So the apostle’s argument is this. We were enemies. When we were enemies, when we hated God, when we did not want him to minister to us, he came to us, and through the alluring power of the Holy Spirit, he wrought within us, in his own mysterious way, a change of our wills, a change of our disposition, so that the thing that we did not want we ultimately came to want. We, who hated him, by the work of the Holy Spirit, were reconciled as the Holy Spirit brought to us the saving work of the Lord Jesus Christ on the cross. As he says, “When we were enemies, we were reconciled to God through the death of his Son.”

The Holy Spirit’s part in this is that He draws us to Jesus, and He dwells in our hearts to sanctify us, each one of us, throughout our post-salvation lives. What joy.

~~~~~~~~~~~~~~~~~~~~~~~~~~~~~~

Further reading

John MacArthur, article The Ministry of the Holy Spirit

GotQuestions: What does the Holy Spirit do?

Posted in discernment, Uncategorized

Homosexuality is still a sin, despite plaudits for the scene in #Victoria

I’ve been watching the TV series Victoria, a series about Queen Victoria and her monarchy. It’s fictionalized, but with episodes focusing on actual historical incidents. The reviews seem to render it historically accurate for the most part. There are a few minor things that aren’t exactly correct, and some things they collapsed in time or for effect. However, there is one scene which, well, isn’t accurate at all.

The homosexual community had heard that season 2 of the series was going to feature a gay sub-story. The LGBTQ’s were happy about this. As it happened, Lord Alfred Paget and Edward Drummond (Prime Minister Robert Peel’s private secretary) have been depicted all season as two men attracted to each other, with longing looks across drawing rooms, yearning among the manicured gardens, loaded innuendo, and sly smiles. The tension between the two men had been building until they exploded into a kiss while ambling along a pond shore.

Sadly, many tweets and messages along these lines emerged afterward:

Source Radio Times

The scene to which I refer today is the one afterward with the Lady in Waiting Duchess of Buccleuch, played by a historically inaccurate 79 year old Diana Rigg (the real Duchess was only 8 years older than the Queen, not 50-plus years.)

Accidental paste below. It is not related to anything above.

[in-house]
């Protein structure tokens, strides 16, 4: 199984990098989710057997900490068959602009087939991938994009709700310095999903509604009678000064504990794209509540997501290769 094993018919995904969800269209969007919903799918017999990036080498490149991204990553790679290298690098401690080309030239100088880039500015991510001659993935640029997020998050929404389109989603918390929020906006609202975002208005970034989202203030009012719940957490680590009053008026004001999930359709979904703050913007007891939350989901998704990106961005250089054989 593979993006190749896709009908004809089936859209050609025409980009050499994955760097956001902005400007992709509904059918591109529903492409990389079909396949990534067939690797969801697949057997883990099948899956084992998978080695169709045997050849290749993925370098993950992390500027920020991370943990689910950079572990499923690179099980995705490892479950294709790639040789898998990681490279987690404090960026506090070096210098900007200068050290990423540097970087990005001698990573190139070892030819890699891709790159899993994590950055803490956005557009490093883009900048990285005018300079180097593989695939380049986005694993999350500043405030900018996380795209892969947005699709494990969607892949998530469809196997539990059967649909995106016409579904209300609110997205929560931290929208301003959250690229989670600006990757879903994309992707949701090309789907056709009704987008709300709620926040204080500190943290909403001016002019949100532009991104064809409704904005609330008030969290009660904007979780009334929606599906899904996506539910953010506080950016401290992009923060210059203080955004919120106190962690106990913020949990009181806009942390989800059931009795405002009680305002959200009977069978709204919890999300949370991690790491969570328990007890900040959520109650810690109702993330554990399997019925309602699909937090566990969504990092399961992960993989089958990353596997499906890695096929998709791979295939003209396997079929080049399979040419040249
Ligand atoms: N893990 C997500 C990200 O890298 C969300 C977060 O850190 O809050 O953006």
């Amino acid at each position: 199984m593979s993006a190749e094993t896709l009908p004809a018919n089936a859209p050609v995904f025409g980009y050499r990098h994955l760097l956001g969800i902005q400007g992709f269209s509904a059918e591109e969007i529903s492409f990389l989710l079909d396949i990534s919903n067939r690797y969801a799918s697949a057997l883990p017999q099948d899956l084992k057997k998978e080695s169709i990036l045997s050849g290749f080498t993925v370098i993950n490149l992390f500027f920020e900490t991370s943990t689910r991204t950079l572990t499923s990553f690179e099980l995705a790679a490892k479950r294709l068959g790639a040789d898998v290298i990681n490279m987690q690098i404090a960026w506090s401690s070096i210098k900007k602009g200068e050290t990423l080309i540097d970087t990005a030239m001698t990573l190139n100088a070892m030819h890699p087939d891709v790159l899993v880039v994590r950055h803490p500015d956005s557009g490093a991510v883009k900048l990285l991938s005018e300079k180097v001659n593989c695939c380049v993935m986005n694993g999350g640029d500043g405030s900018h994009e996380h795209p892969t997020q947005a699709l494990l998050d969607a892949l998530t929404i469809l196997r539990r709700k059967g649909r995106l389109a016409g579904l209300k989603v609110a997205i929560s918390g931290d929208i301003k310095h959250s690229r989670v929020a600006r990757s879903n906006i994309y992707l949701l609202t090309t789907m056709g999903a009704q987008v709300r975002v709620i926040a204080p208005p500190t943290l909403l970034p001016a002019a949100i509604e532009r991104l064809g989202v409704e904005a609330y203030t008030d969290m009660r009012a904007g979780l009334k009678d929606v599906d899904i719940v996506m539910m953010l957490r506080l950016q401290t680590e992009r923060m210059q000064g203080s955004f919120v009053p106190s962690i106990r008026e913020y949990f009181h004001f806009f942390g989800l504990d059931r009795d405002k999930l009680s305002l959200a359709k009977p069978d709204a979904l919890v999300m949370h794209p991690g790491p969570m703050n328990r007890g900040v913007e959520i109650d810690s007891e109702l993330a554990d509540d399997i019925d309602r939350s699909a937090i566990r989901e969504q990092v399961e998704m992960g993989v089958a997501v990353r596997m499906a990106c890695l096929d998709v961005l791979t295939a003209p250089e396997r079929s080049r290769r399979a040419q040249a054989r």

Spoiler…

In history, there was an assassination attempt on PM Peel’s life. Peel’s secretary Drummond really was shot by a bullet meant for Peel. He died five days later at home, not instantly as the show depicted. In the show, Drummond heroically leaped in front of the Peel, shoving him aside and saving his life. Creative license for dramatic tension, that’s OK. But Paget was left bereft that his blossoming love affair with Drummond was cut quite short. When the Duchess received the news of Drummond’s sacrificial death, she called for Paget and brought him into a private drawing room. She compassionately told him the news about Drummond’s death. Then she gave sage advice about hiding his grief from the mother and the fiance at the funeral. “They must be the chief mourners”, she said.

The Duchess said with care and concern in her eyes that she may be old but she is not blind, and had seen how the two looked at each other.

This is anachronistic. The British attitude toward homosexuality was that it was repulsive and reprehensible, and a threat to family life. It was immoral, as encapsulated in the various laws that were not eventually repealed in all corners of the United Kingdom until 1992. They even coined a term for it, “The Love That Dare Not Speak Its Name.”

Laws for society combatting same sex relations have dated back to the sixteenth century (Upchurch 14), and much of British society deemed homosexuality as ‘the worst of crimes’ (Upchurch 49). This unspeakable act threatened the stability of Victorian society (Brady 46) so much so that a homosexual identity did not exist in this era (Brady 17). This does not mean that British citizens did not know the characteristics of these types of men, and they had a great distaste for them (Brady 11) during the nineteenth century (Upchurch 13).
Many believed that one could not be moral and have these sexual relations (Upchurch 16), and for this reason homosexuality was the most problematic issue facing British society (Upchurch 16). For this fundamentally British society, it was embarrassing to speak of this sexual issue (O’Connor 112). If it was a wildly spoken of topic, the structure of society would ‘have been shaken at its foundations (Brady 1-2; Brady 24). Source

So a Duchess cooing and comforting a young man devastated at the loss of a homosexual lover would never have occurred, partly because such things were never discussed, and partly because such a co-ed discussion would be considered uncouth.

These modern-day attitudes inserted into historical dramas are a problem. They might make certain powerful lobbies happy, but they aren’t an accurate window of the general attitude of the times. Once we see these kind of anachronistic attitudes often enough, we might start to believe the propaganda.

Though homosexuality has been with us since after the Fall, it might be good to look at what the Bible says about it, rather than listening the constantly pressuring culture. Even though we reject the pressure, at some point it might be making inroads to our mind, which is supposed to be transformed to holiness in the likeness of Christ.